Still, I had First Class to look forward to.
Recently, American Airlines released research that showed the two things First Class passengers care about most is the Flight Attendant knowing their name and giving them a drink before takeoff.
I got on the plane, only to receive no greeting at all.
The Flight Attendant had turned the other way and was merrily chatting to the man who was loading food onto the plane.
It wasn’t personal.
She didn’t say hullo to the person in front of me or the person behind me.
Yes, I was offered a drink before takeoff.
What was clear, however, is that there wouldn’t be the welcoming touches preferred by JetBlue.
The legroom felt like the equivalent of Premium Economy on an international flight.
The seat reclined hardly at all. Lie-flat? Ah, no.
And as for Live TV, which is available on some American flights, no, not on this one.
Wi-Fi? That’ll be $ 40 to Gogo, thank you. I paid $ 8 for 30 minutes. The signal was Stopstop.
Still, I was at least looking forward to receiving a menu and perusing the choice of wines.
JetBlue had a fascinating wine selection, which included Leo Steen’s very fine Chenin Blanc. This wine I’ve named in my second Alcohol By Volume column as one of my five favorite volume wines of the year.
On this American flight, I waited for the menu to arrive after takeoff. And waited.
I was really looking forward to something very much more advanced that the old days in Economy when the Flight Attendant would hiss: “Chicken or Pasta?”
Here, the Flight Attendant — who was clearly being overworked, as she was largely alone to look after 16 First Class passengers — sidled over and said: “Chicken or Pasta?”
I confess to being stunned.
This was First Class service?
I asked about the chicken dish.
“It’s a chicken breast with, I think, green beans on the side and rice,” replied the Flight Attendant.
I chose it.
What arrived was a dried-out chicken breast over what was likely couscous with a few vegetables mixed in.
As for the wine, here was the array of choices: White or Red.
At no point did the Flight Attendant tell me what they were. I ordered the white, which tasted like some sort of blend.
The pour was generous, so I still had half a glass left when the Flight Attendant asked if I wanted something more to drink.
“Just water, please,” I said.
She took away my wine glass.
Was this some kind of economy measure? Had I taken too long drinking my wine?
I waved after her, as if to explain that no, I’d said water, not wine.
She brought my wine glass back and said: “Oh, but everybody wants more wine.”
Sometimes, that’s true. Especially when one actually knows what one is drinking.
The best part of the meal was the sundae — something I remember being regularly offered in First Class by Continental Airlines.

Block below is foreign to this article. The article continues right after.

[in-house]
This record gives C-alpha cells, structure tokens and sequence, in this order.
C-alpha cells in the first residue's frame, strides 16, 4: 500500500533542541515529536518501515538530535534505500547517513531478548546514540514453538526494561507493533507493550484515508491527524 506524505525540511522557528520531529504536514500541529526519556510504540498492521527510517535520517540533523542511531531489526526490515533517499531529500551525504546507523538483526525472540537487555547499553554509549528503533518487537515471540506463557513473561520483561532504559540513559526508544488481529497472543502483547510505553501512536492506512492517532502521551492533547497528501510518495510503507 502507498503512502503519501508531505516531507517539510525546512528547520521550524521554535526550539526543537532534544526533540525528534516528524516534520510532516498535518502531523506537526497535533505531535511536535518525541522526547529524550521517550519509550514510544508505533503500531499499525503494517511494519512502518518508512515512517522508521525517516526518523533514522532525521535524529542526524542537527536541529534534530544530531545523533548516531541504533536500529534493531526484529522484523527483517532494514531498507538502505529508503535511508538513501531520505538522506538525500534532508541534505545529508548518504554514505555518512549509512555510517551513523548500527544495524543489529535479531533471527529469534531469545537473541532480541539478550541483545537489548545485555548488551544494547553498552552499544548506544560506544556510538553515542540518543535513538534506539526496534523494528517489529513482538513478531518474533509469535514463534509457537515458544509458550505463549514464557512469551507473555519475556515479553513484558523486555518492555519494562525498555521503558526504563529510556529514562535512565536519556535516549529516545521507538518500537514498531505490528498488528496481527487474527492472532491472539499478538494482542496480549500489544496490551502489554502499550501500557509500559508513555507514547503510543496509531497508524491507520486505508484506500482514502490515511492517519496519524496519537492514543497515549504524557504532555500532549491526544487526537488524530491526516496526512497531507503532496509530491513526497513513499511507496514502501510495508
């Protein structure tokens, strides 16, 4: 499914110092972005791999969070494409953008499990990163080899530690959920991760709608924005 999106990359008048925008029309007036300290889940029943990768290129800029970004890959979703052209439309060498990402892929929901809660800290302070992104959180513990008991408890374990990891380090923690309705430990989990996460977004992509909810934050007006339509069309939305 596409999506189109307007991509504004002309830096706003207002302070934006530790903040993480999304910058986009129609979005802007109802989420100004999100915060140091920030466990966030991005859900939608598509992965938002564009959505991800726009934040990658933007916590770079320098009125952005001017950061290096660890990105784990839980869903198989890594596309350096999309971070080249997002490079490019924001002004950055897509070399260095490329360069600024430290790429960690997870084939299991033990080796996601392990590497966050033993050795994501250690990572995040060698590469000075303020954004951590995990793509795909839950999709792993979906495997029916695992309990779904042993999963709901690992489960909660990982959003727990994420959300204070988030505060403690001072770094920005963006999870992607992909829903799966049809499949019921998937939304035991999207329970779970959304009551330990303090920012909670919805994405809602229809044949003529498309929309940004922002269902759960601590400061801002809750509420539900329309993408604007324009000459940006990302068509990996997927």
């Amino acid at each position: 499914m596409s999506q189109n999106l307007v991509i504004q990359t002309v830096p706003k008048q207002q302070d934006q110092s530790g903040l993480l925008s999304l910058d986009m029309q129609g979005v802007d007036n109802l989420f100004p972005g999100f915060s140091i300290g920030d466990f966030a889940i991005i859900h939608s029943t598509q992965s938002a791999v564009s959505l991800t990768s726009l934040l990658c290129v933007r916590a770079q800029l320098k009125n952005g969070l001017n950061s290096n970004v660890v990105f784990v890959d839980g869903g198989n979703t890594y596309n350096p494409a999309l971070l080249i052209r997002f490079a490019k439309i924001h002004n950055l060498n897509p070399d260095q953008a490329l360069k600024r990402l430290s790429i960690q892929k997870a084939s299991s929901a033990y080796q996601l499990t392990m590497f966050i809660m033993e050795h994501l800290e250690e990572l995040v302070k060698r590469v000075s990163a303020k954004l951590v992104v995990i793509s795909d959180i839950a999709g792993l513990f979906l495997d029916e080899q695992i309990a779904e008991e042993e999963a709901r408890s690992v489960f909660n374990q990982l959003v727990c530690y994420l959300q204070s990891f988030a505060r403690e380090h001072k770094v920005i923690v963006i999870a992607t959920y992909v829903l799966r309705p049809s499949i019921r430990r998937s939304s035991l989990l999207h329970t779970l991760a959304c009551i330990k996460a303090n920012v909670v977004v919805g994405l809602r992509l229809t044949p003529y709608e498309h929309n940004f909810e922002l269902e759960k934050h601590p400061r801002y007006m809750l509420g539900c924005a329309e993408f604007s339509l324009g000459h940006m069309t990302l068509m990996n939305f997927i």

I needed the taste of strawberries and fudge to mask the taste of Kentucky Dried Chicken.
Still, this was all a touch disappointing.
It was made slightly worse by the man seated next to me grabbing my water glass and placing it on his tray.
“Excuse me, you’ve taken my water,” I said.
“Oh, really? I thought it was mine.”
He begrudgingly handed it back.
He hadn’t ordered any water. He had, though, had a couple of beers and at least one glass of wine.
Arriving in San Francisco wasn’t quite as pleasant as my arrival in Fort Lauderdale.
It took around 30 minutes for the bags to emerge.
As for the First Class bag privileges, I estimate that my bag may have been around the 127th to arrive on the belt.
There’s Only One Winner.
This was only one flight on each airline, but I tried to make the comparison as fair as possible.
Similar price, similar route, each within a week of the other.
On this evidence, though, these two offerings simply aren’t in the same league.
It was like the difference between a well-thought out, one-star Michelin restaurant that really considers its customers and a chain steakhouse that’s run by accountants.
I felt sorry for the lone Flight Attendant in American’s First Class, who was rushing up and down the aisle and seemed simply to want to get it all over with.
Then again, I didn’t feel too sorry for her when she couldn’t even be bothered to offer a greeting as I got on the plane.
She was such a contrast with the JetBlue staff that it was quite bizarre.
The whole American offering was such a contrast with JetBlue’s Mint that even I, in my life-addled cynicism, hadn’t expected a gulf so great.
If I worked for American, I’d be embarrassed by the difference.
If I worked forJetBlue, I’d be wondering how on earth American gets away with it.